### Top Posts

### Recent comments

- Doug Stinson on The ICA
- Thomas on Curves
- Navin Singhi on Michel Deza
- Shahrooz Janbaz on Michel Deza
- Shahrooz Janbaz on A crash course on group theory

### Blogroll

- Alexander Konovalov
- Annoying precision
- Astronomy Picture of the Day
- Azimuth
- Bad science
- Bob Walters
- British Combinatorial Committee
- CIRCA tweets digest
- CoDiMa
- Coffee, love, and matrix algebra
- Computational semigroup theory
- DC's Improbable Science
- Diamond Geezer
- Exploring East London
- Gödel's lost letter and P=NP
- Gil Kalai
- Haris Aziz
- Intersections
- Jane's London
- Jon Awbrey
- LMS blogs page
- Log24
- London Algebra Colloquium
- London Reconnections
- Marie Cameron's blog
- MathBlogging
- Micromath
- Neill Cameron
- neverendingbooks
- Noncommutative geometry
- numericana hall of fame
- Paul Goldberg
- Robert A. Wilson's blog
- Sheila's blog
- Since it is not …
- Spitalfields life
- St Albans midweek lunch
- Stubborn mule
- Sylvy's mathsy blog
- SymOmega
- Tangential thoughts
- Terry Tao
- The Aperiodical
- The De Morgan Journal
- The ICA
- The London column
- The Lumber Room
- The matroid union
- Theorem of the day
- Tim Gowers
- Vynmath
- XKCD

### Find me on the web

### Cameron Counts: RSS feeds

### Meta

# Category Archives: books

## Huygens and Barrow, Newton and Hooke

Every now and again I take a random book down from my bookshelf and read it. Sometimes there is stuff worth talking about. This time it is V. Arnol’d’s book Huygens and Barrow, Newton and Hooke. This was written for … Continue reading

Posted in books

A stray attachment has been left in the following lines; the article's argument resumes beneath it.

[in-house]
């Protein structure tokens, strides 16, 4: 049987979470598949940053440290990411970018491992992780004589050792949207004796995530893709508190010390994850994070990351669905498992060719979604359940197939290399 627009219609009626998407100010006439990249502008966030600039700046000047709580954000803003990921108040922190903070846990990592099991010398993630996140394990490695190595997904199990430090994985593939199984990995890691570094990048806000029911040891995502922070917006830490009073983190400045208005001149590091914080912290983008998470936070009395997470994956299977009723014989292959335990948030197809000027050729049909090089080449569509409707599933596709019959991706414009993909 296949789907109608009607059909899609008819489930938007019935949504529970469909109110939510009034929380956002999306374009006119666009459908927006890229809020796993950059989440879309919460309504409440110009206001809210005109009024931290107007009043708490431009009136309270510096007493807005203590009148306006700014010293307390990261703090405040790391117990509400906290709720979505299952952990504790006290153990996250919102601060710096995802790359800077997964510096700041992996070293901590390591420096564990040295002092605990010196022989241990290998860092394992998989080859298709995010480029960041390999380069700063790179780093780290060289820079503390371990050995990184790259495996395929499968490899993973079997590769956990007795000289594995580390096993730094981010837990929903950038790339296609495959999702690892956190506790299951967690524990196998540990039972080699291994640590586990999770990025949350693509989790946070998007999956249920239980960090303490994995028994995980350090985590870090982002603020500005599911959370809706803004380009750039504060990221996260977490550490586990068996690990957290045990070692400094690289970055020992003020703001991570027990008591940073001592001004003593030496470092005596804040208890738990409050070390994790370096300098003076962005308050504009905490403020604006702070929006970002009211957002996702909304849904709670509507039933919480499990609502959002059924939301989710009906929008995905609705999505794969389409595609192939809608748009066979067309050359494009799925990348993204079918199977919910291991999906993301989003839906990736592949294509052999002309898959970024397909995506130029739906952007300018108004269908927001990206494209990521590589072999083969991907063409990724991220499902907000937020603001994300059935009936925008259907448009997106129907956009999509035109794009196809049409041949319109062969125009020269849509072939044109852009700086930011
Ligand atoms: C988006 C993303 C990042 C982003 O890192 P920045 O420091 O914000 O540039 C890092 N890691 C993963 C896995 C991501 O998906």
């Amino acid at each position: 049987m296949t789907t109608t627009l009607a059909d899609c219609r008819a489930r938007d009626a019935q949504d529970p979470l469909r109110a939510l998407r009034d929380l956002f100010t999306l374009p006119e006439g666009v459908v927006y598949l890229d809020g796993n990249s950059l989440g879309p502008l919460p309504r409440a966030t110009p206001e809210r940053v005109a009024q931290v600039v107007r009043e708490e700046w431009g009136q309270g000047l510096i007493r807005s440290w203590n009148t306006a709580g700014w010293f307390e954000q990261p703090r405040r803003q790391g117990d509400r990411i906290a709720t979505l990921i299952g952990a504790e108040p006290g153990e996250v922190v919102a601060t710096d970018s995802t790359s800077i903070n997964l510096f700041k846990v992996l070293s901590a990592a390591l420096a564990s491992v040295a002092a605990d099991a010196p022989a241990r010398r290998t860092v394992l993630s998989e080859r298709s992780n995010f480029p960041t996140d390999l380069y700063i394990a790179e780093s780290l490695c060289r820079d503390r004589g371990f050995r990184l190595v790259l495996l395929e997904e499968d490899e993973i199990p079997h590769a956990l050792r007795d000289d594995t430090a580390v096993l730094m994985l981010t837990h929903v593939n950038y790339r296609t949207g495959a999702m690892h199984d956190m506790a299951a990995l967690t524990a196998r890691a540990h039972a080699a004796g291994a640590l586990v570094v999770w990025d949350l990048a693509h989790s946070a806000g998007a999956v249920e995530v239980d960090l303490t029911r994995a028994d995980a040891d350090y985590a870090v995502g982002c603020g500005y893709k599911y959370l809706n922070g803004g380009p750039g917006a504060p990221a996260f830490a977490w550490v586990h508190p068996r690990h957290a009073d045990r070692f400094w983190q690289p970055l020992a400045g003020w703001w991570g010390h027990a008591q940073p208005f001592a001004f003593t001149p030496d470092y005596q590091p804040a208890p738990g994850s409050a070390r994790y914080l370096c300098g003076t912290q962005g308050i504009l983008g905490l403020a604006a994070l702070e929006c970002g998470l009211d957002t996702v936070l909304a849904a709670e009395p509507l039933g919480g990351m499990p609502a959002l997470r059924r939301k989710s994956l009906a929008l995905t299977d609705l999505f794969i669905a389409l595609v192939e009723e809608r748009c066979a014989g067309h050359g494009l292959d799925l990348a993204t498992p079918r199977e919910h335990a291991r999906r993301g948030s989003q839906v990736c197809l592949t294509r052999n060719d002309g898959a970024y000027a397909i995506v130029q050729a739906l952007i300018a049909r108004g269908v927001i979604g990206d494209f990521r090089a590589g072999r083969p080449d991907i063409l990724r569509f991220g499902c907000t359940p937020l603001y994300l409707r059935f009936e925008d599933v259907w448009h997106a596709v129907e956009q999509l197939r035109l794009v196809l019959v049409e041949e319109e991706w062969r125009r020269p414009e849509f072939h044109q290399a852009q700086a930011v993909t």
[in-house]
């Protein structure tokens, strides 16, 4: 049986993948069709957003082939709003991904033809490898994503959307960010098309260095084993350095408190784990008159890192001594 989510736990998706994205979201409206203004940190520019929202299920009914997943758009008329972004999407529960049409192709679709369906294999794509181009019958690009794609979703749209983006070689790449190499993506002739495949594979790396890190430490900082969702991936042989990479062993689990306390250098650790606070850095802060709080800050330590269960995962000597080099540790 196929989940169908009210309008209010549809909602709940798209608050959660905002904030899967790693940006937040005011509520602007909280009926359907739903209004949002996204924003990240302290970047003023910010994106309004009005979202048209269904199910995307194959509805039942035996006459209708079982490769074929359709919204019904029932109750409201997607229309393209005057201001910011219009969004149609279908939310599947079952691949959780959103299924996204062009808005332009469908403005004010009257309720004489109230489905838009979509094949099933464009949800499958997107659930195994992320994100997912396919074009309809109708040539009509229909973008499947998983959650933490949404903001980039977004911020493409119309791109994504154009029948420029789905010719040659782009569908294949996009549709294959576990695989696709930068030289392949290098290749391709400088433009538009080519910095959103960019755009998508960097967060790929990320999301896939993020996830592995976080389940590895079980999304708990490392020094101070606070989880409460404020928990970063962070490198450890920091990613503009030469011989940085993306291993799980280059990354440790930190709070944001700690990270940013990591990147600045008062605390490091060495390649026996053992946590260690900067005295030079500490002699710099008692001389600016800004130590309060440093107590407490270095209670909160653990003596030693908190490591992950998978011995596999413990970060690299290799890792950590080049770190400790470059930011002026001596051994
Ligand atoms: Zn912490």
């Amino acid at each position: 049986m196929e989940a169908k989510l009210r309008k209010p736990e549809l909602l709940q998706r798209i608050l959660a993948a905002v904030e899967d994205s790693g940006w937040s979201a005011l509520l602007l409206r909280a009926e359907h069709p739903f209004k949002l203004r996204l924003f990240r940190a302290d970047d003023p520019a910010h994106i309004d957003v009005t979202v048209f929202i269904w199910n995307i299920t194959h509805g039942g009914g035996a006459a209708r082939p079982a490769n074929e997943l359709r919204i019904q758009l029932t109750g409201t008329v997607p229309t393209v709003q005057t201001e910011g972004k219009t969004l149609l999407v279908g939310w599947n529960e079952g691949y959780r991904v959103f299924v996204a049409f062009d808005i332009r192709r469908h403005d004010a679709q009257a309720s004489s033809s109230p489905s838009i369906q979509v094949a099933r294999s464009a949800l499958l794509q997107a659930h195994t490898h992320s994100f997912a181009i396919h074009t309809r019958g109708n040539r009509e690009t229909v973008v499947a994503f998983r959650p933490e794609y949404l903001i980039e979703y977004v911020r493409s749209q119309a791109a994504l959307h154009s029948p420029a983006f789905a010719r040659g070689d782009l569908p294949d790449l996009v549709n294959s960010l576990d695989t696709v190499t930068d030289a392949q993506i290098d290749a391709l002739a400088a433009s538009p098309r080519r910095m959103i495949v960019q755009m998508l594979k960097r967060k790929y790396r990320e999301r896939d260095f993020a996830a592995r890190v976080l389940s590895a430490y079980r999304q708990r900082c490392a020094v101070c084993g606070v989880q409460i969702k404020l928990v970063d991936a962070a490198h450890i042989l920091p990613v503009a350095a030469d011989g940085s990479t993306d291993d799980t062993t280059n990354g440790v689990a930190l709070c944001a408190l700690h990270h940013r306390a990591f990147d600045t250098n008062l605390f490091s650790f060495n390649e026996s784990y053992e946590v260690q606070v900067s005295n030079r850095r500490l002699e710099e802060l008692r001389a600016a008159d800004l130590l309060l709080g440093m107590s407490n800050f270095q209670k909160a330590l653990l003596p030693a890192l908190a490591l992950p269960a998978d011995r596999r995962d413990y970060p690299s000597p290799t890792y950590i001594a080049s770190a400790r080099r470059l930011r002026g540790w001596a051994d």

Tagged algebraically integrable ovals, calculus, inverse square law, V. Arnol'd
5 Comments

## An LTCC book

The Taught Course Centres for PhD students in the Mathematical Sciences were set up as the result of a recommendation of the last-but-one International Review of Mathematics. The review panel said that the highly specialised nature of British PhDs meant … Continue reading

## Alex through the looking glass

A few years ago now, I wrote about the launch of Alex’s Adventures in Numberland, a maths book for the general public by Alex Bellos. This year, I have read the follow-up, Alex through the Looking Glass, which I got … Continue reading

Posted in books, exposition
Tagged Alex Bellos, Game of Life, geometry, Lewis Carroll, numbers
3 Comments

## Farewell Terry Pratchett

There is no point in trying to add to what others have said so well. Go look at XKCD, http://xkcd.com/1498/ or London Reconnections, http://www.londonreconnections.com/2015/ankh-morpock-transport-committee-march-2015/

## Pirates of Pangaea

Neill’s new book came out a little while ago, and this morning I saw that he had finally got round to announcing it on his blog, and asking people to spread the news by word of mouth, since the publishers … Continue reading

Posted in books, geography, history, Neill Cameron artwork, the Web
Tagged dinosaurs, pirates
Leave a comment

## Supercrash

Last year, I commented on Darryl Cunningham‘s book Science Tales: Lies, Hoaxes and Scams, where he uses comic book format to tackle some big abuses of science: the MMR scam, fracking, climate change denial, and so on. This year, I … Continue reading

Posted in books, history, maybe politics
Tagged Alan Greenspan, Ayn Rand, Darryl Cunningham, economic crash
Leave a comment